Along with the rest of South West England, South Petherton has a temperate climate which is generally wetter and milder than the rest of the country. The annual mean temperature is approximately 10 °C (50.0 °F). Seasonal temperature variation is less extreme than most of the United Kingdom because of the adjacent sea temperatures. The summer months of July and August are the warmest with mean daily maxima of approximately 21 °C (69.8 °F). In winter mean minimum temperatures of 1 °C (33.8 °F) or 2 °C (35.6 °F) are common. In the summer the Azores high pressure affects the south-west of England, however convective cloud sometimes forms inland, reducing the number of hours of sunshine. Annual sunshine rates are slightly less than the regional average of 1,600 hours. In December 1998 there were 20 days without sun recorded at Yeovilton. Most the rainfall in the south-west is caused by Atlantic depressions or by convection. Most of the rainfall in autumn and winter is caused by the Atlantic depressions, which is when they are most active. In summer, a large proportion of the rainfall is caused by sun heating the ground leading to convection and to showers and thunderstorms. Average rainfall is around 700 mm (28 in). About 8–15 days of snowfall is typical. November to March have the highest mean wind speeds, and June to August have the lightest winds. The predominant wind direction is from the south-west.
Agriculture has traditionally been an important local industry, although South Petherton has also been a centre for glove making, cider production and other cottage industries at various points in its history.
Cloth manufacture, continued into the late 18th and 19th century although this was largely replaced by sailcloth and then leather working. The importance of this industry can be seen by the number of mills which remain including; the former flax mill or granary in Hayes End, Joylers Mill, Shutlers Mill, and the former flax mill immediately north of Flaxdrayton Farmhouse.
- Wigborough Manor House
- The David Hall
- In Silver Street is a 14th-century manor house. It was restored in the 19th century and nicknamed 'King Ina's Palace'.
- The 15th or 16th century Wigborough Manor House was never completed to its original plans and has subsequently been modified many times.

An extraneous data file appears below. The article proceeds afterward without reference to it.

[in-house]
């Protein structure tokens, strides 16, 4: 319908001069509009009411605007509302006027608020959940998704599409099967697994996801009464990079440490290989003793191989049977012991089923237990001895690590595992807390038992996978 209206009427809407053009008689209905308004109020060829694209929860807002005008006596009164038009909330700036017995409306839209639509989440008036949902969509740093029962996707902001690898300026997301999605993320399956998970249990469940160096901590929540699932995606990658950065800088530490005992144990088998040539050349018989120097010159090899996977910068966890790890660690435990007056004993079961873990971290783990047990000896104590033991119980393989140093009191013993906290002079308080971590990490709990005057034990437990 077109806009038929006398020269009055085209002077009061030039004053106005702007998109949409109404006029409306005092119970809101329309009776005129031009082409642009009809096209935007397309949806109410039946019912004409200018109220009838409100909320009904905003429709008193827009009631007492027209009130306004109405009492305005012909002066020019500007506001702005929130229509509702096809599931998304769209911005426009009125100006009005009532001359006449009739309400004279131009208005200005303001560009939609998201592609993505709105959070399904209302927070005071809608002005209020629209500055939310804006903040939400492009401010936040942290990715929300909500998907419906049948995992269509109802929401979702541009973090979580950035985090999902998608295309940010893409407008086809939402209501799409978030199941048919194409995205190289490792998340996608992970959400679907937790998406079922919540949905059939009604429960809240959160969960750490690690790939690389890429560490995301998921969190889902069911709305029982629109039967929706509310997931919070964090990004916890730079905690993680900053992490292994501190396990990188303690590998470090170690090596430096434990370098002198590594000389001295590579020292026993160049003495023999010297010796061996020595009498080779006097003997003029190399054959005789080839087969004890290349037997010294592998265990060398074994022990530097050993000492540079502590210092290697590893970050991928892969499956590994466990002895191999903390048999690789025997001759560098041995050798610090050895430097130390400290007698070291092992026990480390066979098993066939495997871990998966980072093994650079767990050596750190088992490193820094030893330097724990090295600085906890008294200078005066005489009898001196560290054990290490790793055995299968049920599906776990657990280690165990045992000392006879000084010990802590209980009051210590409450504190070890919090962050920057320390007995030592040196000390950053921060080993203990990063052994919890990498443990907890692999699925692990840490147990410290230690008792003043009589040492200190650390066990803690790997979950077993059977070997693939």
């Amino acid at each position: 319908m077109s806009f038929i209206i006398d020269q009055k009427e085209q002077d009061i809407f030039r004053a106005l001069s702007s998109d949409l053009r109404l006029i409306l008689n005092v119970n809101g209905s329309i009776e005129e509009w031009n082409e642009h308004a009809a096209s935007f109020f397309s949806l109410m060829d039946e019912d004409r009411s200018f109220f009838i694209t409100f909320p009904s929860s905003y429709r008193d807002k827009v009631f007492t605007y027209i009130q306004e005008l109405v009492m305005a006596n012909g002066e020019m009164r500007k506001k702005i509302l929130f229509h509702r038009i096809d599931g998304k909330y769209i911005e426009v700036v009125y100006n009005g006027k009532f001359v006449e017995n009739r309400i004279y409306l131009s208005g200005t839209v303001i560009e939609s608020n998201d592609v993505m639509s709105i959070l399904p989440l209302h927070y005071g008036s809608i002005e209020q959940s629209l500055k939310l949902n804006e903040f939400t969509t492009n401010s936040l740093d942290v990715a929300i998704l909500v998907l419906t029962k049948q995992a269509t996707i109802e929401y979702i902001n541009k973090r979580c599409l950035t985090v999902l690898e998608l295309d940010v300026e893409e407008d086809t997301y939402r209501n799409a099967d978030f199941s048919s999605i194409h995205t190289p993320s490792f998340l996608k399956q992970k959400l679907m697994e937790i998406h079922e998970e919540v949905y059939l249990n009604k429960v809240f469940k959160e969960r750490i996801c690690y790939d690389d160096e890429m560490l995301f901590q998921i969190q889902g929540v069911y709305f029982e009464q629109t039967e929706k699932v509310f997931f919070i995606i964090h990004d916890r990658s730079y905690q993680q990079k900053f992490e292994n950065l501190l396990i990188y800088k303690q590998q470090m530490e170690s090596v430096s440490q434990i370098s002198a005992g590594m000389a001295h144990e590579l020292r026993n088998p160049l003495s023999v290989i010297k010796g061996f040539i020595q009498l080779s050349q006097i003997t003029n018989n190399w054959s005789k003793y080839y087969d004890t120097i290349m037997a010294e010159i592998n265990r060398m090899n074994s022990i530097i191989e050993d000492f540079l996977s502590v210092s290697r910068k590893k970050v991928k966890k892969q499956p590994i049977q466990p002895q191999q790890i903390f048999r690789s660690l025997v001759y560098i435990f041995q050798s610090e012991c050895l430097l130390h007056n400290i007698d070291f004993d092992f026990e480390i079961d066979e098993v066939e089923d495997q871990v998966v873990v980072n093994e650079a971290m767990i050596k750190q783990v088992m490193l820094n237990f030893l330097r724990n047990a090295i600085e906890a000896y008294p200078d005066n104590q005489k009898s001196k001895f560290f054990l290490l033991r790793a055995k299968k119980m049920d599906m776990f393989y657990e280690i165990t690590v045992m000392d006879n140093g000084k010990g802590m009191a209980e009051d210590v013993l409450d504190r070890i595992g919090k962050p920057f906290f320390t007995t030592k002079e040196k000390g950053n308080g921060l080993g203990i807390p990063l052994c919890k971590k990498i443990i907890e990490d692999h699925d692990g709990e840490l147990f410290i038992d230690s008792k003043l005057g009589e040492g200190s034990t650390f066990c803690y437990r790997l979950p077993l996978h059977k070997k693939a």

- East Lambrook Manor Gardens. Approximately 1 mile (2 km) from South Petherton is East Lambrook Manor Gardens created by Margery Fish who was known as the 'Leading Lady of Gardening' from the 1950s until her death in 1969. It holds the national collection of geraniums, and a collection of snowdrops.
- The "David Hall" (located in the old United Reformed Church) is a local social centre run by the Petherton Arts Trust, a non-profit making organisation formed in 1986 and registered as a charity in 1990. There is also the "Blake Hall" which has a social club downstairs and a hall upstairs.
Health and Education
During 2007 Somerset Primary Care Trust consulted local residents about proposals for the redevelopment of South Petherton Community Hospital, which provides Out Patient Assessment and Reablement services. In March 2012, the new hospital was opened by Sophie, Countess of Wessex.
Education is provided within the village by two nurseries for pre-school children, an infants’ school (ages 5–7) and a junior school (ages 7–11). The nearest secondary schools are in Stoke-sub-Hamdon (Stanchester Community School), Crewkerne (Wadham) and Huish Episcopi (Huish Episcopi School).
South Petherton is located close to the A303 main road, and the nearest railway stations are in Crewkerne and Yeovil. Formerly there were closer stations at Martock and Ilminster, but both of these were closed in the 1960s.
The Church of England Church of St Peter and St Paul has Saxon origins. It retains a 13th-century crosswing, with the remainder of the buildings dating from the 15th century, however it underwent major restorations in the late 19th and early 20th centuries. It has been designated by English Heritage as a grade I listed building. The tower is an irregular octagon on plan, wider on east-west axis, which is believed to be the tallest octagonal church tower in the UK. It houses a ring of twelve bells.
The Coke Memorial Methodist Church was built in 1881 replacing an 1809 chapel on the site. It was named after Thomas Coke, who was curate of the village 1772-76 and important, along with John Wesley, amongst the founders of Methodism.
A United Reformed Church was built in 1863. This is now the 'David Hall' and hosts various public events.